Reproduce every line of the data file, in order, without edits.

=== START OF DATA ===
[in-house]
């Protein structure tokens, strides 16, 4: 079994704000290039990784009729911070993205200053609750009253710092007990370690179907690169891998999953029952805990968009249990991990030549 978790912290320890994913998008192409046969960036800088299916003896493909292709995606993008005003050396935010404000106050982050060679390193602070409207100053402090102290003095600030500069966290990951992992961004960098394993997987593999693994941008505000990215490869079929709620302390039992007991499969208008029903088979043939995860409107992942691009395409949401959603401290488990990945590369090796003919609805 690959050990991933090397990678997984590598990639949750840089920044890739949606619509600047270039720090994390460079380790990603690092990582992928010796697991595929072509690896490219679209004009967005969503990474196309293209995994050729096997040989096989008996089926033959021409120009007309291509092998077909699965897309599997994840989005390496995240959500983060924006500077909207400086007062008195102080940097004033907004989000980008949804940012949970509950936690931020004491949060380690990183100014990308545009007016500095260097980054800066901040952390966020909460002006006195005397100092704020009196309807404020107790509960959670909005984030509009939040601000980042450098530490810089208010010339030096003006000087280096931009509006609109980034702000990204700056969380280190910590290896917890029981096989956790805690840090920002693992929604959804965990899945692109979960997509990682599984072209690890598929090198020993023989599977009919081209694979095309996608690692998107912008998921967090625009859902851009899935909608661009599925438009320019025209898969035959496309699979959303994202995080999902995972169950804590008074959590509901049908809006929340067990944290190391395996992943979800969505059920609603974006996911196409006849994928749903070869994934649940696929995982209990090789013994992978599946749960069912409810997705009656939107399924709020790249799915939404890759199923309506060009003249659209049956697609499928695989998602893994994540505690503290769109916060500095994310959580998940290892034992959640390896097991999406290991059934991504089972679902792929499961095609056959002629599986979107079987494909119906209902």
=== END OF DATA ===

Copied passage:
[in-house]
């Protein structure tokens, strides 16, 4: 079994704000290039990784009729911070993205200053609750009253710092007990370690179907690169891998999953029952805990968009249990991990030549 978790912290320890994913998008192409046969960036800088299916003896493909292709995606993008005003050396935010404000106050982050060679390193602070409207100053402090102290003095600030500069966290990951992992961004960098394993997987593999693994941008505000990215490869079929709620302390039992007991499969208008029903088979043939995860409107992942691009395409949401959603401290488990990945590369090796003919609805 690959050990991933090397990678997984590598990639949750840089920044890739949606619509600047270039720090994390460079380790990603690092990582992928010796697991595929072509690896490219679209004009967005969503990474196309293209995994050729096997040989096989008996089926033959021409120009007309291509092998077909699965897309599997994840989005390496995240959500983060924006500077909207400086007062008195102080940097004033907004989000980008949804940012949970509950936690931020004491949060380690990183100014990308545009007016500095260097980054800066901040952390966020909460002006006195005397100092704020009196309807404020107790509960959670909005984030509009939040601000980042450098530490810089208010010339030096003006000087280096931009509006609109980034702000990204700056969380280190910590290896917890029981096989956790805690840090920002693992929604959804965990899945692109979960997509990682599984072209690890598929090198020993023989599977009919081209694979095309996608690692998107912008998921967090625009859902851009899935909608661009599925438009320019025209898969035959496309699979959303994202995080999902995972169950804590008074959590509901049908809006929340067990944290190391395996992943979800969505059920609603974006996911196409006849994928749903070869994934649940696929995982209990090789013994992978599946749960069912409810997705009656939107399924709020790249799915939404890759199923309506060009003249659209049956697609499928695989998602893994994540505690503290769109916060500095994310959580998940290892034992959640390896097991999406290991059934991504089972679902792929499961095609056959002629599986979107079987494909119906209902």